The DELMART grocery chain aims to satisfy customers by combining locally farmed produce with international favorites.
The grocery retail market in Czechia is highly competitive. With Czechs’ purchasing power and quality of living going steadily up in the long-term, local and international brands are bringing a wide variety of options, especially in big cities such as Prague.
But one homegrown Czech company stands out from the crowd. DELMART was created eight years ago by CEO Dušan Mrozek with a focus on high-quality food. The store combines local produce from Czech farmers with international favorites which are becoming increasingly popular among Czech consumers.
Great food from Czechia and beyond
DELMART’s business model is simple. Unlike giant grocery retailers with stores stocking everything from spaghetti and salmon to sweaters and sponges, DELMART focuses on food and drinks. Its stores are places for buying delicious groceries; not for finding everything you might need for your home.
This allows a greater focus on a quality seasonal selection. According to Dušan Mrozek, this emphasis on quality is the most important consideration for DELMART customers.
“Our core offering is consistent quality which is affordable too,” he says. “Our stores are fully focused on food, so our non-food offer is very limited. We are not an overpriced ‘deluxe’ shop, but at the same time, we don’t have to stock low-quality products to fill our shelves.”
DELMART sources its goods from Czechia and abroad. International products come mostly from France and Italy, ensuring consistency and quality across a range of product categories.
“We offer customers brands which they can’t find anywhere else here. It’s roughly a 50/50 split between Czech and international products, although of course it’s quite difficult to precisely define ‘Czech food.’ Our key supplier is Intermarché, with whom we signed an exclusive contract for private label products around two years ago,” says Mrozek.
“Generally, Czechs are very fond of food from Greece, Italy and France,” he continues. “From Greece, it’s mainly feta, olives, cheese, yogurts and other dairy products. In Italy, it’s everything from charcuterie through to dairy products such as cheeses, mozzarella and so on. And from France, the most popular products are poultry, cheeses and biscuits.”
“Speaking more generally, our most popular products are ready-to-eat avocados, baguettes (I’m proud to say that we have the best baguettes in Prague), free-range and organic eggs, milk sourced from a farmer in West Bohemia, and then things like mozzarella, French and Italian cheeses, and other popular international products. Most of our top sellers are of an international nature.”
Serving lovers of good food
It might be assumed that, with its emphasis on quality, DELMART mostly caters to wealthier customers. But according to Mrozek, the distinguishing feature of the brand’s customers is not socio-economic status, but discernment when it comes to quality food.
“Our customers are those who value the quality of food, regardless of age, income, or anything else. It’s about appreciation of food. I know many people who are very well off, but they spend their lives eating cheap food, while others with a lower income spend more on food and economize elsewhere. People increasingly see a healthy lifestyle as being not only about exercise, clean air, and so on, but also about what they put in their body,” he explains.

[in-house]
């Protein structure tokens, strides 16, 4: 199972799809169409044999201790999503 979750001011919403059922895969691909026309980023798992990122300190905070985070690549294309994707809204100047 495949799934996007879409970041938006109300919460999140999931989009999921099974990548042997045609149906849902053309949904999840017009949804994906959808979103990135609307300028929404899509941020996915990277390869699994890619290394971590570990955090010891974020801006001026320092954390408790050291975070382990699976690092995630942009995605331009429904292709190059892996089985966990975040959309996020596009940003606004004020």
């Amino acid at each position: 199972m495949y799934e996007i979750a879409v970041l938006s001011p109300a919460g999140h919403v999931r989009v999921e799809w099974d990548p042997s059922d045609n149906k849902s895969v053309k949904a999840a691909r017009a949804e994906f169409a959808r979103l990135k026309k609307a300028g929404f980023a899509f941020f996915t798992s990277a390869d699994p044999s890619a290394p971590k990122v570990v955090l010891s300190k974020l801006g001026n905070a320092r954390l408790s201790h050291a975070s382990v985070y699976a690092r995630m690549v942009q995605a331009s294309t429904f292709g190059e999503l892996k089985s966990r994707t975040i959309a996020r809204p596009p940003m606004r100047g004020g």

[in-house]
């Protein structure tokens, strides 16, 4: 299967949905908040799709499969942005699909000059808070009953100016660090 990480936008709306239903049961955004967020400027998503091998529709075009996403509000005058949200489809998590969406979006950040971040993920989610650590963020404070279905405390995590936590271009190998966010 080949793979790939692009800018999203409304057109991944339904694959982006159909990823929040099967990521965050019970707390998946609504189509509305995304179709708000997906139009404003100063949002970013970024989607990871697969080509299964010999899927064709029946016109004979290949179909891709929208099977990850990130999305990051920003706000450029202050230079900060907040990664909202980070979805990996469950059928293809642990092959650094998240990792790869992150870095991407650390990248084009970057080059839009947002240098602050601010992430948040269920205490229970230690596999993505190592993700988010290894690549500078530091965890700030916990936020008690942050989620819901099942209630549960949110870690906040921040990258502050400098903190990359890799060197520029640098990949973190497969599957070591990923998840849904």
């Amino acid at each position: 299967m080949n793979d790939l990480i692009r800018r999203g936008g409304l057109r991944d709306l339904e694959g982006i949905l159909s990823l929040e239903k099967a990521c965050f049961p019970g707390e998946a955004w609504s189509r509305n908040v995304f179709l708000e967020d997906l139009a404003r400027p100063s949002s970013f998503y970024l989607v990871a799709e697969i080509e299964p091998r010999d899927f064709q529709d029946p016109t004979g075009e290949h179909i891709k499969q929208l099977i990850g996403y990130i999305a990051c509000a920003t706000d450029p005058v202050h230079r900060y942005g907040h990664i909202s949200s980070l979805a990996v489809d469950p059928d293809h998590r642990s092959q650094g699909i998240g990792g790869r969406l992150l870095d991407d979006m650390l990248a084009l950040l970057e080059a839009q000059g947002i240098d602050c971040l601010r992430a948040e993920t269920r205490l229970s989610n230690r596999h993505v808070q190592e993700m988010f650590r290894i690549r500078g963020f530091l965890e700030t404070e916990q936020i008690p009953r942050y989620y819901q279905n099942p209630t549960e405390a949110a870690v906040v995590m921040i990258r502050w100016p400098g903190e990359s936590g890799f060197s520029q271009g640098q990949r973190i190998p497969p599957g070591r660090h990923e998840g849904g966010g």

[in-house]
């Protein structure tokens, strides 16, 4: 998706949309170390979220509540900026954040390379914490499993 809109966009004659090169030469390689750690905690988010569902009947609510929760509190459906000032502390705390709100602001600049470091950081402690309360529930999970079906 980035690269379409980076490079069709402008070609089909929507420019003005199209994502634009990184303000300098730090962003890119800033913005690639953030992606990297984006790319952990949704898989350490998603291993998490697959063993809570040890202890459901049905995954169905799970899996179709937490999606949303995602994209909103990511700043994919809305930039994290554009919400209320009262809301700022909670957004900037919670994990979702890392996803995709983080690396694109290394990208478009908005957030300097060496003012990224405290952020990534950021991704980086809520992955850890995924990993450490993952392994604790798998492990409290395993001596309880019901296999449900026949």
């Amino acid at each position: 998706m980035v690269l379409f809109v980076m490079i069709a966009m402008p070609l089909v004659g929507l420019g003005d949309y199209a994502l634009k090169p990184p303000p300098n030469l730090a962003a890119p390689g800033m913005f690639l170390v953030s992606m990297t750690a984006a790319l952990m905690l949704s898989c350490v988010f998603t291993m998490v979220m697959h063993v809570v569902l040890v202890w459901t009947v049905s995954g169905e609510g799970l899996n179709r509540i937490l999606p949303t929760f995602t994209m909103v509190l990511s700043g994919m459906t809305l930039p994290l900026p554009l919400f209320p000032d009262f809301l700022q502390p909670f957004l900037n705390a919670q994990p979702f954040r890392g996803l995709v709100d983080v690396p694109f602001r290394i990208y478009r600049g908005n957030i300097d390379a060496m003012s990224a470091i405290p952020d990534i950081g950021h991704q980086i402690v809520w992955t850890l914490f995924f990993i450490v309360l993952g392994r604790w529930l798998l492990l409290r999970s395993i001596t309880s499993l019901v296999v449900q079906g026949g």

Czechs remain cost-conscious in their food habits, which Mrozek says “partly comes from people’s mentality, and partly from the depth of their pockets. But this isn’t limited to Czechs; Germans are also extremely cost-sensitive.”
But amid economic turbulence, the price gap between quality and cheap products is narrowing. DELMART is weathering rampant inflation in the Czech food and drink sectors better than most, due to the fact it imports much of its food from France, where there is lower inflation.
“The food inflation from Czech manufacturers is crazy, and no one can give me a reasonable explanation for why milk and butter prices have gone up by so much. Food inflation in France is roughly half of ours, even though their problems with packaging, availability and logistics are the same. We have increased our prices by only 9.5 percent overall, which is significantly below the national average, making us more affordable for less affluent customers.”
The DELMART story
Mrozek created DELMART in 2014, having previously operated the Marks and Spencers franchise in Central Europe. Setting up his own grocery brand was an opportunity to focus fully on the side of the retail business which interests him the most: food and drinks. “Food came to me naturally when I decided to start DELMART; while doing business with M&S, the food part of the business was always the most exciting for me,” he says.
DELMART has grown to become a household name in Prague. Yet the company has not yet expanded beyond the capital or internationally, which Mrozek says is all part of its mission to deliver quality at all times.
“If we ever open a shop outside Prague, it has to be 100 percent DELMART, in keeping with our brand. We would never compromise on quality, and if we opened in Brno, for example, we would need 3 to 4 shops to justify the logistics costs. So that’s why we’re focusing on Prague, and I believe we still have a lot of room to grow here.”
This means that despite the rising cost of living, DELMART’s customers in the Czech capital can expect to keep enjoying the company’s great products. A strong and focused business model focusing on delicious food and drinks is, for DELMART, the recipe for success.